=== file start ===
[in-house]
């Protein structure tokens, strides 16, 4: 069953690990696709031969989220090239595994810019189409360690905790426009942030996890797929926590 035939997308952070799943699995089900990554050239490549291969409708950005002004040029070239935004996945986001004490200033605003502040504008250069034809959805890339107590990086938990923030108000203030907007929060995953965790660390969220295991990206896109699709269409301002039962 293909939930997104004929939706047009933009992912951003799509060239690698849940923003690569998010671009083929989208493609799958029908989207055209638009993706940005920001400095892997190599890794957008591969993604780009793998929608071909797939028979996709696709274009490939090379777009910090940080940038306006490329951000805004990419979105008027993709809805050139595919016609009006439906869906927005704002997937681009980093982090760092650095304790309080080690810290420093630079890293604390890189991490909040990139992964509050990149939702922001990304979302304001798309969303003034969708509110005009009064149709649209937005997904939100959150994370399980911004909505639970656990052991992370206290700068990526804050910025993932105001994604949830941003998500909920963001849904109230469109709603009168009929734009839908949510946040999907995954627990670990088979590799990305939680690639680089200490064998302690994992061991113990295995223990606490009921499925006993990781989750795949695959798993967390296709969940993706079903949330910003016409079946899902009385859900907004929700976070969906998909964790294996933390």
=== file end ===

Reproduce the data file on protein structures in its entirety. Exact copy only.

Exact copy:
[in-house]
């Protein structure tokens, strides 16, 4: 069953690990696709031969989220090239595994810019189409360690905790426009942030996890797929926590 035939997308952070799943699995089900990554050239490549291969409708950005002004040029070239935004996945986001004490200033605003502040504008250069034809959805890339107590990086938990923030108000203030907007929060995953965790660390969220295991990206896109699709269409301002039962 293909939930997104004929939706047009933009992912951003799509060239690698849940923003690569998010671009083929989208493609799958029908989207055209638009993706940005920001400095892997190599890794957008591969993604780009793998929608071909797939028979996709696709274009490939090379777009910090940080940038306006490329951000805004990419979105008027993709809805050139595919016609009006439906869906927005704002997937681009980093982090760092650095304790309080080690810290420093630079890293604390890189991490909040990139992964509050990149939702922001990304979302304001798309969303003034969708509110005009009064149709649209937005997904939100959150994370399980911004909505639970656990052991992370206290700068990526804050910025993932105001994604949830941003998500909920963001849904109230469109709603009168009929734009839908949510946040999907995954627990670990088979590799990305939680690639680089200490064998302690994992061991113990295995223990606490009921499925006993990781989750795949695959798993967390296709969940993706079903949330910003016409079946899902009385859900907004929700976070969906998909964790294996933390």